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Why Every Student Should Be In a 1:1 Classroom

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1 to 1 Classroom Teacher Mark Pullen shares some observations on the benefits of this increasingly popular instructional technology.

As a teacher in a one-to-one (a.k.a. “1:1”) classroom, where each student has his/her own laptop computer, I have seen many benefits that this form of ubiquitous access to technology can provide.  The single most important benefit, however, is clear: 1:1 technology allows teachers to differentiate both in terms of how they teach and how the students are expected to demonstrate their learning.  Let’s examine both of these advantages in more detail.

Differentiation of Content Delivery
In traditional instruction, not involving the use of technology, teaching and learning were typically undifferentiated.  Teachers lectured to entire classes, largely unable to adapt to students’ readiness levels or learning styles.  Students were expected to learn the material presented at whatever pace was determined by the teacher or by the district curriculum.  The teacher was the one primary source of information in the room, resource materials like encyclopedias or (often out-of-date) textbooks were frequently the only other information sources available.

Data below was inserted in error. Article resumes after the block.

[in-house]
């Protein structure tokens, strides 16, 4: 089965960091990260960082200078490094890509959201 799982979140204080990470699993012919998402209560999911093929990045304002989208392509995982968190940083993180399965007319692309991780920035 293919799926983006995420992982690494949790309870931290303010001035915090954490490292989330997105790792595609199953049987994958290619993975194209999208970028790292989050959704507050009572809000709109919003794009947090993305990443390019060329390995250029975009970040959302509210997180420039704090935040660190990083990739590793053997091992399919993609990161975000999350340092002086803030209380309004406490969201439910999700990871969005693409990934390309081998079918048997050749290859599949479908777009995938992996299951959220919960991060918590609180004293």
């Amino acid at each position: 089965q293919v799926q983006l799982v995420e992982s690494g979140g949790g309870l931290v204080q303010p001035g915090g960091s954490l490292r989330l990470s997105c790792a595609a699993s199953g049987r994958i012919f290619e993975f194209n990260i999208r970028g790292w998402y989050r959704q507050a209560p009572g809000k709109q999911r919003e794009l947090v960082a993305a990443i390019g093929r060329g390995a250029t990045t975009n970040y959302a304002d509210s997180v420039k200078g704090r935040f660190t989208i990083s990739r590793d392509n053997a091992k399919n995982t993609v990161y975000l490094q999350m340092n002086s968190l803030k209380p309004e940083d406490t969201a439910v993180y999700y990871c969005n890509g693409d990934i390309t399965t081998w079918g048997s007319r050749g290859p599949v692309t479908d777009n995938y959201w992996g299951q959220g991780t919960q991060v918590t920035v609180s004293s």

With 1:1 technology, content delivery can be differentiated, particularly through video (khanacademy.org is probably the largest and most famous free site attempting to use video in this way).  Videos can be paused and viewed multiple times by students for whom the traditional lecture moves too quickly.  Far better still, however, the entire model of content delivery through lecture-based learning can be replaced by student research or even project-based learning.

Differentiation of Student Assignments